I recently published an article in CAA Art Journal Open that entangles augury, alchemy and experimental photochemical processes using plant energy.
Among all the arts, it is the art of alchemy which most closely imitates nature.
—Albertus Magnus (teacher of St. Thomas Aquinas), ca. 1250
I found myself on the banks of Lake Kilpisjärvi in sub-Arctic Finland last autumn. I was there with a group of other artists, media researchers and biohackers for the Bioart Society’s Field_Notes conference. Our agenda was to explore the ancient art of augury (divination), examining how we might divine or sense signs from the organic and inorganic worlds that we are a part of but that also operate beyond rational human knowledge. We approached this from the perspective that sense and sensing are forms of divination foretelling the actions we should take as we go about life. Each day we set ourselves the task of finding tools for divination in the ecology, places, and materials around Kilpisjärvi. With experience in photographic alchemy, I proposed we devise a practice that used the inherent photochemical abilities of plants to produce images, thereby combining natural elements, such as salt and botanical matter in photographic processes. This approach to augury and divination offers a path into the unknown energies and forces contained in the ecology around Kilpisjärvi, and draws on the primal poetics of matter.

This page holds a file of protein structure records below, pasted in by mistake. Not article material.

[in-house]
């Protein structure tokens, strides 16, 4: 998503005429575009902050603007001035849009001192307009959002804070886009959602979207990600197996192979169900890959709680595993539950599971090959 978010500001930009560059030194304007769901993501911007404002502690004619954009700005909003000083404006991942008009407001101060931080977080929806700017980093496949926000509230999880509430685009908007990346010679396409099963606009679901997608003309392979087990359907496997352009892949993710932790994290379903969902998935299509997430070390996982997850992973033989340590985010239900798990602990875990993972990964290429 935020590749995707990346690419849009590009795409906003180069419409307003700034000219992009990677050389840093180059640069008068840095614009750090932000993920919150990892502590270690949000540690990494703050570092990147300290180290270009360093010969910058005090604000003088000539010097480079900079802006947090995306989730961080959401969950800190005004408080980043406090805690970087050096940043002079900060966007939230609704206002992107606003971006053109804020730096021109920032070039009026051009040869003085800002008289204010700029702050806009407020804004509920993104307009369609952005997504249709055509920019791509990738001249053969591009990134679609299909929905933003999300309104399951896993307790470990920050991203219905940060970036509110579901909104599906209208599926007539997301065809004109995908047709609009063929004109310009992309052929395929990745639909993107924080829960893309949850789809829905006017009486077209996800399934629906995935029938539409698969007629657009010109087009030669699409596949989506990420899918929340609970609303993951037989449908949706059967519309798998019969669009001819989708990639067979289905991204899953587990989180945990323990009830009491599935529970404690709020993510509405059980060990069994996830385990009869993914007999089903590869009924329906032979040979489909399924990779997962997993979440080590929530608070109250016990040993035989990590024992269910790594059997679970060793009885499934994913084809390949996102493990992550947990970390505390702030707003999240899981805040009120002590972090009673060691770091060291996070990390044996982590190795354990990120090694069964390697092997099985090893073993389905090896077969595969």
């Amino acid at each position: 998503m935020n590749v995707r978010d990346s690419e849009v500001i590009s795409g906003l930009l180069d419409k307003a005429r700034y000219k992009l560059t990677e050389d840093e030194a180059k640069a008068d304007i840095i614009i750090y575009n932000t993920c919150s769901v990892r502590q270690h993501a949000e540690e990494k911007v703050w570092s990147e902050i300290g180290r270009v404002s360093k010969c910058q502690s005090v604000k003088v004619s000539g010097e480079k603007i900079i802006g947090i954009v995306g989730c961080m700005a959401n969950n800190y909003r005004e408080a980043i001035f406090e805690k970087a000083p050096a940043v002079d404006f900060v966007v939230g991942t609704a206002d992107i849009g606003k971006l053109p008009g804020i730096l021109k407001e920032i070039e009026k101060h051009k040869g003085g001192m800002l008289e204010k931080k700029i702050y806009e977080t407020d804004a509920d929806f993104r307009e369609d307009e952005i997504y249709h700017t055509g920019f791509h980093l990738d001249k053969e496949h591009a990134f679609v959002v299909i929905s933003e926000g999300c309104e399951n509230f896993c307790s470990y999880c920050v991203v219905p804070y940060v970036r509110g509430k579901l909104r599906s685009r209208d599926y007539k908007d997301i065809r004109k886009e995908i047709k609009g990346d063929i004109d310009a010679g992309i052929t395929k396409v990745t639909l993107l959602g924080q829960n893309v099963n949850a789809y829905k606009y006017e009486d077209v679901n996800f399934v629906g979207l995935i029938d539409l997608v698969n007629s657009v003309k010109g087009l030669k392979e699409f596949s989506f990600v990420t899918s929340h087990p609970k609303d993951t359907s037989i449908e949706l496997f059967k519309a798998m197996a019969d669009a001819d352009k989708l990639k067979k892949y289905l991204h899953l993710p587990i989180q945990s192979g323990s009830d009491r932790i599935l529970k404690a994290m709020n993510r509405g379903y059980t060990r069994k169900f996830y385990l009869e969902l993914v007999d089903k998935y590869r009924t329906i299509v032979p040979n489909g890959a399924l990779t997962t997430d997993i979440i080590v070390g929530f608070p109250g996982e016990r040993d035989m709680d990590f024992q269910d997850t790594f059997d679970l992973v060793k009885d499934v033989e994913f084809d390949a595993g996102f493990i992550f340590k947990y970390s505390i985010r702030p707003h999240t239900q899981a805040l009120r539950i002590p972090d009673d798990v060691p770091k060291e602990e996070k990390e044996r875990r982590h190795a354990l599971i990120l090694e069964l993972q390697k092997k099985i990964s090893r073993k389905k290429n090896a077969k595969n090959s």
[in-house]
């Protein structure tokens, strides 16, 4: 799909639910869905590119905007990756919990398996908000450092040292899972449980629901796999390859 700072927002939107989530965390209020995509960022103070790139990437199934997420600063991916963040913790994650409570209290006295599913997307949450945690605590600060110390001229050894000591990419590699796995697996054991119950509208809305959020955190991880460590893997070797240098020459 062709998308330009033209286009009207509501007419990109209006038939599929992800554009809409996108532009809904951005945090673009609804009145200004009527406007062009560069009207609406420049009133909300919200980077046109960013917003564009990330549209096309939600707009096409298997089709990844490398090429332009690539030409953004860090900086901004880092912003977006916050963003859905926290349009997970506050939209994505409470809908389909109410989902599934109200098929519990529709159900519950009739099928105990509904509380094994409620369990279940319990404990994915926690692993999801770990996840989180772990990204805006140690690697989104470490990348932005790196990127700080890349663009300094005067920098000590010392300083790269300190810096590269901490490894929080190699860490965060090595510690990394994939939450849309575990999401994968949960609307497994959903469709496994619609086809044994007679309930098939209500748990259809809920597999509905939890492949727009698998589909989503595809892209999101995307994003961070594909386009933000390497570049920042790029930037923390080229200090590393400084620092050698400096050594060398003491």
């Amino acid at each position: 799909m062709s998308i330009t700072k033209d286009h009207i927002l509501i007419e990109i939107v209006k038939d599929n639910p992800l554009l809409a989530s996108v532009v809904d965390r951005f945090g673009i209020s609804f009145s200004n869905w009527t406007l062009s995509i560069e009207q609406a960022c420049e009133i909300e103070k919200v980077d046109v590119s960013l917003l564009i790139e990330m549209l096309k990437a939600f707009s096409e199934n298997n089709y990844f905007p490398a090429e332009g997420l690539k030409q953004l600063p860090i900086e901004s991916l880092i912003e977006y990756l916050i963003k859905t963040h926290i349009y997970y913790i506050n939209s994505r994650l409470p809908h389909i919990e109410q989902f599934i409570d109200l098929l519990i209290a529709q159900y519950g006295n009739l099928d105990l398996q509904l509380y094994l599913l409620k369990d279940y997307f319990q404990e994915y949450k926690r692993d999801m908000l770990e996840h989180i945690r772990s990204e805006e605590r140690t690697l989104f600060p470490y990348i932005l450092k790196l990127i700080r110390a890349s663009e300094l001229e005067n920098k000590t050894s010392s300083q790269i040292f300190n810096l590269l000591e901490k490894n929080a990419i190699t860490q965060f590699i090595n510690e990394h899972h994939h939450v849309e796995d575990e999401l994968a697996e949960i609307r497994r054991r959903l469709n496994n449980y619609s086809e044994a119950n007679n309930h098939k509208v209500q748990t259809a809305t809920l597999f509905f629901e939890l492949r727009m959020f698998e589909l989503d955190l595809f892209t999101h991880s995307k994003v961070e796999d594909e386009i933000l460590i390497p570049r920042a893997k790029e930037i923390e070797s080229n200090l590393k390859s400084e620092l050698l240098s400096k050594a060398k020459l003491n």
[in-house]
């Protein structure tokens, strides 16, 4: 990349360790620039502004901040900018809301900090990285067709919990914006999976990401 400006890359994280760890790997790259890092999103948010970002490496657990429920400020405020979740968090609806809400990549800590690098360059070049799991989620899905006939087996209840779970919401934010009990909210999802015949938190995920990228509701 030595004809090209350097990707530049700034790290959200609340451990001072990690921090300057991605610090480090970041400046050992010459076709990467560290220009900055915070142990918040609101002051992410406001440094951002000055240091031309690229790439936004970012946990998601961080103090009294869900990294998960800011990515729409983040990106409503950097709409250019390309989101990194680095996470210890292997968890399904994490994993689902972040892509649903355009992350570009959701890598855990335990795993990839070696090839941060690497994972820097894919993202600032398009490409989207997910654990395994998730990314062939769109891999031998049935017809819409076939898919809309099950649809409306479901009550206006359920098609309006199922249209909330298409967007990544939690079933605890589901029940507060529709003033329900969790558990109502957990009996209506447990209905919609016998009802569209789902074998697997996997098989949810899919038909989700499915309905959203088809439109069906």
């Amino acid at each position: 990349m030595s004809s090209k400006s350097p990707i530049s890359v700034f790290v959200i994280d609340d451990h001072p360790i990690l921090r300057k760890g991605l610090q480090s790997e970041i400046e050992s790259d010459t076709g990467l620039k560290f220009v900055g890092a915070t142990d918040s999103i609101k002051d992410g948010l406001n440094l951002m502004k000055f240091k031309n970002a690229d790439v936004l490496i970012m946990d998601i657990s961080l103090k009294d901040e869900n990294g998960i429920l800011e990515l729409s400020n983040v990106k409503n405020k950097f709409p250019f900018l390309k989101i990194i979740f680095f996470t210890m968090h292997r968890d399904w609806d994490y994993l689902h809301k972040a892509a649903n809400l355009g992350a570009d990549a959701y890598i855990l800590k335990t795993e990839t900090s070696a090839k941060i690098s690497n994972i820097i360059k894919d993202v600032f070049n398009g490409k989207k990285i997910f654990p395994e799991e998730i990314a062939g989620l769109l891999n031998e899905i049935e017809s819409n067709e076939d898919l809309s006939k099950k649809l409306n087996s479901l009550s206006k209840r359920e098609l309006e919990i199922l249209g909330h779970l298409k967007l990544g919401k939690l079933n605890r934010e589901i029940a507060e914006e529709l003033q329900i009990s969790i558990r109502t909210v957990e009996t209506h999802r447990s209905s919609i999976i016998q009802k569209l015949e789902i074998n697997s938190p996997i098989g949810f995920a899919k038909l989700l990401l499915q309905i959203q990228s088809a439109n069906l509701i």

Also see the project: Para-photo-many